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How can I show that there is no $u$ satisfying both (i) and (ii):$$(i) \; u \in L^p (\Bbb R^n )$$ and $$(ii) \int_{\Bbb R^n} \delta (x) \phi(x) dx= \int_{\Bbb R^n} u (x) \phi(x)dx\; ( \forall \phi \in \mathcal S)\;?$$ Here $\mathcal S$ means Schwartz class, $\delta$ : dirac delta function, $p \geq 1$.

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For $p > 1$ we can argue via dimensional analysis. Denote by $p' = ( 1 - 1/p)^{-1}$ the dual exponent to $p$.

Fix $\phi\in \mathcal{S}$. Let $\phi_k(x) = k^{n/p'}\phi(kx)$. Since $1 < p' < \infty$ we have that $$\lim_{k\to\infty} \left|\langle \delta,\phi_k\rangle\right| = \lim_{k\to \infty} |\phi_k(0)| = +\infty$$ while by Holder's inequality $$ \left|\int_{\mathbb{R}^n} u(x) \phi_k(x) \mathrm{d}x\right| \leq \|u\|_{L^p} \|\phi_k\|_{L^{p'}} = \|u\|_{L^p} \|\phi\|_{L^{p'}} $$ using the scaling property of $\phi_k$.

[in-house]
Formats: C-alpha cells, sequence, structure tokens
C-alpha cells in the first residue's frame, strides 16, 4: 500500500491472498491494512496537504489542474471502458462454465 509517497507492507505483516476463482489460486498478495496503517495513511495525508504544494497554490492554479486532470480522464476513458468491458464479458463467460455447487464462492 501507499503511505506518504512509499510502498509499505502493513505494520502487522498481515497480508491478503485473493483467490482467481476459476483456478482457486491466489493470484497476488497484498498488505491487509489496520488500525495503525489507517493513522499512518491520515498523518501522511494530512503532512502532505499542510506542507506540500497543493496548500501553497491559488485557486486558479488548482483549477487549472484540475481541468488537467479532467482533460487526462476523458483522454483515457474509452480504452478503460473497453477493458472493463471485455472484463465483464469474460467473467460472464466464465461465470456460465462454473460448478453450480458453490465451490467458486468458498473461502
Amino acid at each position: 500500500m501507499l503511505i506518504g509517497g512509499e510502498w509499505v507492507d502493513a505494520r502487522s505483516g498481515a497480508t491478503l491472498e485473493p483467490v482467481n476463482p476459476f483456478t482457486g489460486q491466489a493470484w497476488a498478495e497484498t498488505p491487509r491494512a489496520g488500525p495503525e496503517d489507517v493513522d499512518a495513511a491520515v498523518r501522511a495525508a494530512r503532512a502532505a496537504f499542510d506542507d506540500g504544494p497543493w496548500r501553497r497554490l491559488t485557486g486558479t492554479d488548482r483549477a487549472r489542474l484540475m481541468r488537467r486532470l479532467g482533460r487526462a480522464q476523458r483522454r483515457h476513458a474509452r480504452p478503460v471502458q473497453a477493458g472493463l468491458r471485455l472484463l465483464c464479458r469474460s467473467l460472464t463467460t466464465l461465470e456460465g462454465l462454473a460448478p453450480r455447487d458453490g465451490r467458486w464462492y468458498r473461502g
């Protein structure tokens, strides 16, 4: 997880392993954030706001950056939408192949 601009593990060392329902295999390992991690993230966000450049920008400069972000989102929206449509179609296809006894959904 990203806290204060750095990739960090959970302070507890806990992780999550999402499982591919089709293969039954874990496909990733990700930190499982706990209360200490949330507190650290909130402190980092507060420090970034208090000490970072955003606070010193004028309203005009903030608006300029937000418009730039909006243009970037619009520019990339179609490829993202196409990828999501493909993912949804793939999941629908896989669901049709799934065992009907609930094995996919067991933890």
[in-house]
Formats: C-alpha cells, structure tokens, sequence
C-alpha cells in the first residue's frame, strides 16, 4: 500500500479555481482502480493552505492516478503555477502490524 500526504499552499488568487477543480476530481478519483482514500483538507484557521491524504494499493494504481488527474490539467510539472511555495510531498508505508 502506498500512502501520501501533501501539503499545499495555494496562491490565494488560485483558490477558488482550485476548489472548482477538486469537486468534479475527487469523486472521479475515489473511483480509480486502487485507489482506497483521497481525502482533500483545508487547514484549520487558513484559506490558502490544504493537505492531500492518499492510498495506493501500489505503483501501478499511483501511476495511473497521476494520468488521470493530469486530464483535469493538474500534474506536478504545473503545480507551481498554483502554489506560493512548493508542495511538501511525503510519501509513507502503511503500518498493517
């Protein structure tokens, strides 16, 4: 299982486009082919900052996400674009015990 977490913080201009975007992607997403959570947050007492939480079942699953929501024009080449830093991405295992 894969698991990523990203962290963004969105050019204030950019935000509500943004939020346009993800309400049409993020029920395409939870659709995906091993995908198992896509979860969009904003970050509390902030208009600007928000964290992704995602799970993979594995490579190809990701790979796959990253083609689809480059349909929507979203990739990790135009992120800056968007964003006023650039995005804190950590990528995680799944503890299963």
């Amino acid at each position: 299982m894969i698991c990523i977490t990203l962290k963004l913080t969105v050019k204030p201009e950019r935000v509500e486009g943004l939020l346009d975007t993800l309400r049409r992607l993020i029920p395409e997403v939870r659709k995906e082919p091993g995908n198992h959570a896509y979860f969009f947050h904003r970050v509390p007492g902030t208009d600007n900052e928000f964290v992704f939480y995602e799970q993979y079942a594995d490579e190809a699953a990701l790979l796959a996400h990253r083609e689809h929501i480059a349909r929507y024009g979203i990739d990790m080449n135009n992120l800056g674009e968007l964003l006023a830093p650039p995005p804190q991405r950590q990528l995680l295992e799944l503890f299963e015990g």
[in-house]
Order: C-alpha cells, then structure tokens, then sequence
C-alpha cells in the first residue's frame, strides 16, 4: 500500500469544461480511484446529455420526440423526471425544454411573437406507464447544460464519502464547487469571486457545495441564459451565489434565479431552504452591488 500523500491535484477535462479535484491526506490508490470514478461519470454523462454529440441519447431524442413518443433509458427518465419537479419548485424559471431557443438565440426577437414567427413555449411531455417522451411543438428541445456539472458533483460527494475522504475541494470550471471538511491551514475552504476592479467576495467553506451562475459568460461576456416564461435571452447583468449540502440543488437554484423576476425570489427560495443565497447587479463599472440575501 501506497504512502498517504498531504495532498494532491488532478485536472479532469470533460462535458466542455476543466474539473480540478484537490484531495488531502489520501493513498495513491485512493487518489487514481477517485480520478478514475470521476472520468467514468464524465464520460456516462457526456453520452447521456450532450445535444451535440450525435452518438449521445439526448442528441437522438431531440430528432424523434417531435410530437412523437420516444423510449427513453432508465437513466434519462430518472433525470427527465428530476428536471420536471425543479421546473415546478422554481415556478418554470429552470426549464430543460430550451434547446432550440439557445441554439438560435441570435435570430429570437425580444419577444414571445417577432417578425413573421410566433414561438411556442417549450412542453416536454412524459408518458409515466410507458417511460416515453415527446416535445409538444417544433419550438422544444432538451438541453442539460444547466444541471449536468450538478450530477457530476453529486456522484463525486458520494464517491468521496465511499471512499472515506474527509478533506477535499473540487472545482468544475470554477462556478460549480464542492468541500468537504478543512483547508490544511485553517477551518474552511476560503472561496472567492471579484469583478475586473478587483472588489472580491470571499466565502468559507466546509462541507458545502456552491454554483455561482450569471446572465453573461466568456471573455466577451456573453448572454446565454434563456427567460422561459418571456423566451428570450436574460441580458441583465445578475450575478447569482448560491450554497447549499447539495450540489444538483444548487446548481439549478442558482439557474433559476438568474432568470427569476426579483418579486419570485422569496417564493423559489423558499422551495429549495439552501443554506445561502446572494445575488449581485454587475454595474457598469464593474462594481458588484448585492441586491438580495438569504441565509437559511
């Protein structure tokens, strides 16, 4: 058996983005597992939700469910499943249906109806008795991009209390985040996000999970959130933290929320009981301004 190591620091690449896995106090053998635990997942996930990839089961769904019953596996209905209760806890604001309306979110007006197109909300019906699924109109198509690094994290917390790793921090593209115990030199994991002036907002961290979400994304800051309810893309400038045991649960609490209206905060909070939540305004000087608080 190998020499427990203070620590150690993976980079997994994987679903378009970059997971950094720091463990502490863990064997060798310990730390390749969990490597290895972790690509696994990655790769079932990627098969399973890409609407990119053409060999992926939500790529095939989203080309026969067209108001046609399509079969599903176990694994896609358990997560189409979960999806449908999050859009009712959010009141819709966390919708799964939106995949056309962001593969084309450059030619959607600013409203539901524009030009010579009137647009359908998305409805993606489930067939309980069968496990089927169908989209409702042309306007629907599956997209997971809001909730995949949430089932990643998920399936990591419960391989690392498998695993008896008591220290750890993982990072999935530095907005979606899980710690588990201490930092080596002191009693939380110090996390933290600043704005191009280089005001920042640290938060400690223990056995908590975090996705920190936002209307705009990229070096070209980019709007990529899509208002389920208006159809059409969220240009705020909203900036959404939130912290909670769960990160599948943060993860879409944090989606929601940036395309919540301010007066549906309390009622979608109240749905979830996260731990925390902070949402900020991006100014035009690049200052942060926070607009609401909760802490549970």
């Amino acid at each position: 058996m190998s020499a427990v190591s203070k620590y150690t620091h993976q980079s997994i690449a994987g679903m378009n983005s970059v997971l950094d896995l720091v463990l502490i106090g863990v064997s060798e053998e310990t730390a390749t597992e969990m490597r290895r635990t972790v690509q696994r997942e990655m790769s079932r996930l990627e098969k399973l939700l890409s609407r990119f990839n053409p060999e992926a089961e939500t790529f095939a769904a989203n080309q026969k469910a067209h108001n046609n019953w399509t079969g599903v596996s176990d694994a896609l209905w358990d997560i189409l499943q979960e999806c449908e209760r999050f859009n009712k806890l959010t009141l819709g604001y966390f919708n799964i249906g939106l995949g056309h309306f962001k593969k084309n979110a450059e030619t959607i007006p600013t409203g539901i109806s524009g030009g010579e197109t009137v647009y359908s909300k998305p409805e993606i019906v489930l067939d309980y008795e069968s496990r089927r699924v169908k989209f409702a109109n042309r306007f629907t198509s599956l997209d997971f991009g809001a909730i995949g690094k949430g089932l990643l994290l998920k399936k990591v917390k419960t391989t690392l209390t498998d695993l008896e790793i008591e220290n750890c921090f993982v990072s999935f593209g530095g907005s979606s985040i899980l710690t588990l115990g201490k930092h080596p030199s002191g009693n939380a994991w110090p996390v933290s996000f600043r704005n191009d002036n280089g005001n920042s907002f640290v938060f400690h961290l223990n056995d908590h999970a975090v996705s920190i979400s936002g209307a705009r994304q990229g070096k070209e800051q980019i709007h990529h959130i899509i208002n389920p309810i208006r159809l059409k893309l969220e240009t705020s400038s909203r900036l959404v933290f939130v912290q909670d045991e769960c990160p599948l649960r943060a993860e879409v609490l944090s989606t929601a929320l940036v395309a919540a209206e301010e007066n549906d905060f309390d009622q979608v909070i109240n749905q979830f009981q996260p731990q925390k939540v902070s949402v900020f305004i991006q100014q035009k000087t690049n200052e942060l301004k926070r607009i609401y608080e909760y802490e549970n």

For $p = 1$ one has to use a bit more. In particular, you need to use that for any integrable function $u$ $$ \lim_{\delta\to 0} \int_{|x| < \delta} u(x) \mathrm{d}x = 0 $$ and now take $\phi_k$ as above but with $\phi$ of compact support.

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For $p = 1$, the $p' = \infty$ and $\phi_k$ should be $\phi(kx)$, not what you wrote. And as I wrote, you cannot use Holder's inequality naively. You use the fact that $|\phi_k(x)| \leq A\chi_{|x| \leq \lambda / k}$ where $\chi$ is the characteristic function and $A,\lambda$ are some constants which exist based on the compact support and smoothness of $\phi$. Then you can use the limiting condition as I wrote under the break. – Willie Wong Jan 30 '13 at 8:05

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